Supreme Court: Intent Matters for Internet Threats

supreme court, SCOTUS, Illinois Criminal Defense AttorneyVirtually everyone who uses social media is familiar with the idea of a “Facebook rant.” Many have probably even posted their own from time to time. While most such rants are generally written off as an individual venting or blowing off steam, they can sometimes be interpreted much more seriously. This was exactly the situation for a Pennsylvania man five years ago who was convicted on four counts of transmitting threats via the internet. The United States Supreme Court, however, recently ruled that the intent of the person making such threats must be considered when prosecuting such charges.

The case Elonis vs. United States has its origin in a domestic dispute from several years ago. After his wife left him, taking his children with her, an Allentown, PA, man named Anthony Elonis took to Facebook. His posts were violently explicit, often imitating the styles of rappers and hip-hop artists. Some posts even made specific mention of his First Amendment rights to free speech. While he maintained that his posts were a therapeutic form of art, he was convicted of transmitting threats on the grounds that a reasonable person would take his words and thoughts seriously.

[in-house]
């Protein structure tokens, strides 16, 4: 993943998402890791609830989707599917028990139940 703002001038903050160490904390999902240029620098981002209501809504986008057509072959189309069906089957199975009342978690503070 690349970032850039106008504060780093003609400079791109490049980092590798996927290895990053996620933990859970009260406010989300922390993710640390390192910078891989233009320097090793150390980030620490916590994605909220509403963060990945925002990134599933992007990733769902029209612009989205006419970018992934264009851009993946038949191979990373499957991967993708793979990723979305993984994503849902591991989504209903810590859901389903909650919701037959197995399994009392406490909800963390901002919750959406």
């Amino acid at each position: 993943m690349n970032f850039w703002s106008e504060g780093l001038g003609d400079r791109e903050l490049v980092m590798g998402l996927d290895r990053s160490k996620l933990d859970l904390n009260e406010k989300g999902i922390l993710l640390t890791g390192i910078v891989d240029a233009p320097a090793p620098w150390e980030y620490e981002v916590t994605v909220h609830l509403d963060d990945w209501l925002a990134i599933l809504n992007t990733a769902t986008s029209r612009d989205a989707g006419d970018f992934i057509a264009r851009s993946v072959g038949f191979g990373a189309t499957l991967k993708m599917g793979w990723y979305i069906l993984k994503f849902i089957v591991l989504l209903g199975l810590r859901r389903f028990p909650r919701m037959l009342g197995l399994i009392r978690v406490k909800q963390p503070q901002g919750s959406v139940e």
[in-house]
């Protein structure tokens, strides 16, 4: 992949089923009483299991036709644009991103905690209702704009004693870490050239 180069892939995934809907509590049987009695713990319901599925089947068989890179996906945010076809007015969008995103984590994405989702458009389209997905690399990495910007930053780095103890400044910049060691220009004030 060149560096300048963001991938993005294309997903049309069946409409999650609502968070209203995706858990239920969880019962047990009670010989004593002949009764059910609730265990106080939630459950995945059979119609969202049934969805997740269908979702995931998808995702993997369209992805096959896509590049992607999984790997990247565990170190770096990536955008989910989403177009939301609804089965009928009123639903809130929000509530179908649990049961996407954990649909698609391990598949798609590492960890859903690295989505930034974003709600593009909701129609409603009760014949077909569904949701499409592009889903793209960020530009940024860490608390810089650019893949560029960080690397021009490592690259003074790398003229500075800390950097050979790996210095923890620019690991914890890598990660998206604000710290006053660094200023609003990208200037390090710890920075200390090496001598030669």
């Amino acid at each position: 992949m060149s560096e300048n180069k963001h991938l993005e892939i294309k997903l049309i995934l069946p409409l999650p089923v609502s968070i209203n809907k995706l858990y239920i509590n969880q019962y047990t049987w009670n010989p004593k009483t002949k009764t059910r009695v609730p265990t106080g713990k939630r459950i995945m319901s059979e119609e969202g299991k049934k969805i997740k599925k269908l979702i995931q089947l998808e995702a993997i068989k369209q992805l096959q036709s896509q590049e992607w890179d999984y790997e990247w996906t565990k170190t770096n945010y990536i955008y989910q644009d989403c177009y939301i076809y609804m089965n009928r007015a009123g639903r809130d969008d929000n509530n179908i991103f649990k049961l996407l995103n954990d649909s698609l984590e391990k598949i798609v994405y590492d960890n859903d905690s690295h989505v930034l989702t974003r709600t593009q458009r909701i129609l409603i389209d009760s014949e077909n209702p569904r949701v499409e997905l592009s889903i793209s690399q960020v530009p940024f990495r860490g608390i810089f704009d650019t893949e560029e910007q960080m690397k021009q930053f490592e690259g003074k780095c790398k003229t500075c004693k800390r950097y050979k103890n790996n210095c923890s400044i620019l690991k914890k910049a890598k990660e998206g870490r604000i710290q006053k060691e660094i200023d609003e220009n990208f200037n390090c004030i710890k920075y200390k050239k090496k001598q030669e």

In a 7-2 decision, the United States Supreme Court this week determined that the interpretation by a reasonable person is not necessarily enough to justify a federal conviction. The decision, however, was not based on the First Amendment, but on the application of a federal law. The intent behind the posts must be considered, not just how they are taken by others. In writing the majority decision, Chief Justice John Roberts explained, “Federal criminal liability does not turn solely on the results of an act without considering the defendant’s mental state.” It is important to note that, while the decision overturned the initial conviction, it acknowledged that intent was never appropriately considered by the jury, and, based on such consideration, the conviction could potentially stand.

In a partially dissenting opinion, Justice Samuel Alito expressed concern that this decision will lead to “confusion and serious problems.” If mental state is important, according to Justice Alito, a standard for that mental state needs to be clearly established, not left to a court’s discretion. Alito also indicated that the recklessness of the posts exceeded the requirement to be considered wrongful conduct, and that such recklessness has been held as “morally culpable” in many other cases.

Regardless of the recent decision by the Supreme Court, transmitting threats online can lead to serious criminal consequences. If you have been charged with transmitting threats or any other type of internet crime, contact an experienced Illinois criminal defense attorney. We will review your case and help you understand your options under the law. Call today to schedule a free consultation.

This entry was posted in Chicago criminal defense lawyer, Internet Crime, U.S. Supreme Court and tagged , , , , , . Bookmark the permalink.

225 WEST WASHINGTON STREET, SUITE 2200A, CHICAGO, IL 60606

PHONE: 312-270-0999

FAX: 312-924-0201